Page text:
The Supreme Court has refused to hear pro-abortion advocates complaint against a Kentucky law that requires women to have ultrasounds before having an elective abortion, marking a major win for pro-lifers who’ve pointed out that women are often given false narratives by the abortion industry about the humanity of the child they’re terminating.
The Supreme Court’s move that leaves in place a ruling by the Sixth Circuit Court of Appeals upholding the law, which was passed in 2017 and requires a mother to listen to the fetal heartbeat of her child, and for a doctor to describe an ultrasound in detail, before the woman can request an abortion. The law was signed by Republican Gov. Matt Bevin, who recently lost his re-election bid to Democrat Andy Beshear.
The ACLU, which had challenged the law, claims the rule is unconstitutional, saying it was created to bully women out of having an abortion.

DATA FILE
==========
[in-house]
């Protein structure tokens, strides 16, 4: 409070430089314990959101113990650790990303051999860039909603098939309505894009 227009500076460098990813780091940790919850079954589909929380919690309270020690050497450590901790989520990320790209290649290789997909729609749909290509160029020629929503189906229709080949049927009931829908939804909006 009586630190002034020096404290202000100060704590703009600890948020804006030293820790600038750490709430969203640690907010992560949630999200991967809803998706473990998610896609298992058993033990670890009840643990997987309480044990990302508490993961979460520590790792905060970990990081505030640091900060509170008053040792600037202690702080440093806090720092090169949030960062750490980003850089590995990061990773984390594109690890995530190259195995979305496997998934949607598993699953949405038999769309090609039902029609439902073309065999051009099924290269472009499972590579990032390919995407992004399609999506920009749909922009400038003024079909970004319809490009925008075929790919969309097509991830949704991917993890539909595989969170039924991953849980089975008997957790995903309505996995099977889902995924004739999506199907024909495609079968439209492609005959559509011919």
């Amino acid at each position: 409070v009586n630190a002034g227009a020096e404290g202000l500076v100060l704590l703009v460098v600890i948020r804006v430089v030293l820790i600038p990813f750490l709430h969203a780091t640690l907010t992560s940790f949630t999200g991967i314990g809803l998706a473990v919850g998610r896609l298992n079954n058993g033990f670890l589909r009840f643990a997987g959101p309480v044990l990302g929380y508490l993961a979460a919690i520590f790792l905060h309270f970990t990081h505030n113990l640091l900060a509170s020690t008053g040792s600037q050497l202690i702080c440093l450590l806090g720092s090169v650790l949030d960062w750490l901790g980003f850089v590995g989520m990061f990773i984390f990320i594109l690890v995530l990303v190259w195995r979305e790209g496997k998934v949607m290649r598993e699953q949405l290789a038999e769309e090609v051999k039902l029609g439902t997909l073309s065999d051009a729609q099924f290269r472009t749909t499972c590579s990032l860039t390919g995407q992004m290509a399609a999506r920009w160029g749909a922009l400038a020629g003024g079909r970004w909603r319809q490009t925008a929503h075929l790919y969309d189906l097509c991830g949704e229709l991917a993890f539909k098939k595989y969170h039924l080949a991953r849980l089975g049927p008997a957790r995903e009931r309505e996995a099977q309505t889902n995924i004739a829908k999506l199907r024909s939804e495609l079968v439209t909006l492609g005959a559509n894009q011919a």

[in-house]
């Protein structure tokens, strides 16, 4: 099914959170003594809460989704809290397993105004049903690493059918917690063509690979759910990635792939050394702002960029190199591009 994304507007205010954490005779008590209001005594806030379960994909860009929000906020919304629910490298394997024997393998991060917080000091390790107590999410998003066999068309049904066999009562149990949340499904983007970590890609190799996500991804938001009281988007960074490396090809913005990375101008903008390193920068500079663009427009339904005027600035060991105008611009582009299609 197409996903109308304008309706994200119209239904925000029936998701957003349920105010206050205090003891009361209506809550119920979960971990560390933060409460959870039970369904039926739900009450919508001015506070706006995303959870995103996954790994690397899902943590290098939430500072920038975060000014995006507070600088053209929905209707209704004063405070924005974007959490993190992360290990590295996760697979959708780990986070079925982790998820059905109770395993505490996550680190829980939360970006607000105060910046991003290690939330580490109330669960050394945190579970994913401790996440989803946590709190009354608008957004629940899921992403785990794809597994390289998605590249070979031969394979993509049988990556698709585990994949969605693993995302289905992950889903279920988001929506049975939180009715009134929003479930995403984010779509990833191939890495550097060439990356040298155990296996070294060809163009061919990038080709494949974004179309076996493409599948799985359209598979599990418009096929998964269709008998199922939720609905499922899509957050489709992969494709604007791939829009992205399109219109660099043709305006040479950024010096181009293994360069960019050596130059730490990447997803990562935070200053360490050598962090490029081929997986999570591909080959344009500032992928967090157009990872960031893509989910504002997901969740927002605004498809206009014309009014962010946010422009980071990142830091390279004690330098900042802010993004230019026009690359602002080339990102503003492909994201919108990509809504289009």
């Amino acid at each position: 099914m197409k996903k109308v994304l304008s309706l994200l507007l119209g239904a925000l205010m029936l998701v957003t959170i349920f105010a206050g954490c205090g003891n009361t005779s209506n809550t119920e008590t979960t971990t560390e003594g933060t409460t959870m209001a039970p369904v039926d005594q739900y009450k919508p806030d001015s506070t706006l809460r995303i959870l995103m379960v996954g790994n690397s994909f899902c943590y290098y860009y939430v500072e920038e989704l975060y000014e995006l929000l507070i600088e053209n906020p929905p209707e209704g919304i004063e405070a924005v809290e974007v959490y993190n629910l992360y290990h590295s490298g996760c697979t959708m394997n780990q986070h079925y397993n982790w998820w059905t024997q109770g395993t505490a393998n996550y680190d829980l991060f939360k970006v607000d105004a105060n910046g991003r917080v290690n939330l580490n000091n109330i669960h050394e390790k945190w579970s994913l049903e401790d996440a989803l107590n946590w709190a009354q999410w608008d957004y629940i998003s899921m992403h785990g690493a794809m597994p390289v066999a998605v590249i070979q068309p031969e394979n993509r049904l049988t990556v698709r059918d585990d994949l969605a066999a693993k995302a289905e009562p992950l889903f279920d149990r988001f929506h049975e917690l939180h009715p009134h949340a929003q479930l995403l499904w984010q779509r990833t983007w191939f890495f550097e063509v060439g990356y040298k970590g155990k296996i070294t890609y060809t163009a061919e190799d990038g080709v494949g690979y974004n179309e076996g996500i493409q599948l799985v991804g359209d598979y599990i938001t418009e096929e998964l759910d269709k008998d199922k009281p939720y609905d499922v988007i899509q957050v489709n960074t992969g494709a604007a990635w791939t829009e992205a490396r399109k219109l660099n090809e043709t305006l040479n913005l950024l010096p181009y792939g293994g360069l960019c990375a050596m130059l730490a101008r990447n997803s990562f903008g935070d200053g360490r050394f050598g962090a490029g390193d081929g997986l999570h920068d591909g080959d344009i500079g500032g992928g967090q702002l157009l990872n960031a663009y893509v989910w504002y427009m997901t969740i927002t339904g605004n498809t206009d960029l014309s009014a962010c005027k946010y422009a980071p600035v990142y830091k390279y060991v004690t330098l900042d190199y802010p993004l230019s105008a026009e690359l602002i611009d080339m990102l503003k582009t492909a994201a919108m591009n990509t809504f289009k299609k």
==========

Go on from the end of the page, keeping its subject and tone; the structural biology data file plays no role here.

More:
Pro-lifers, however, have argued that the new requirement simply ensures that a woman seeking to having an abortion is informed enough to make an educated decision. The law makes it harder for abortion clinics, which often have set abortion quotas, to lie or omit information about what an abortion actually is and whether their unborn baby is a living human with its own distinct body and heartbeat. (Planned Parenthood once illustrated an unborn baby as a white dot in an animated video explainer.)
The rule "does nothing more than require that women who are considering an abortion be provided with information that is truthful, non-misleading and relevant to their decision of whether to have an abortion,” the state of Kentucky argued.
The Supreme Court declined to take up the case without comment or noted dissent from any of its nine justices.
While the high court declined to hear this case, they are set to consider another abortion-related issue later this term, this time concerning a Louisiana law that requires abortion clinics to have admitting privileges to a local hospital.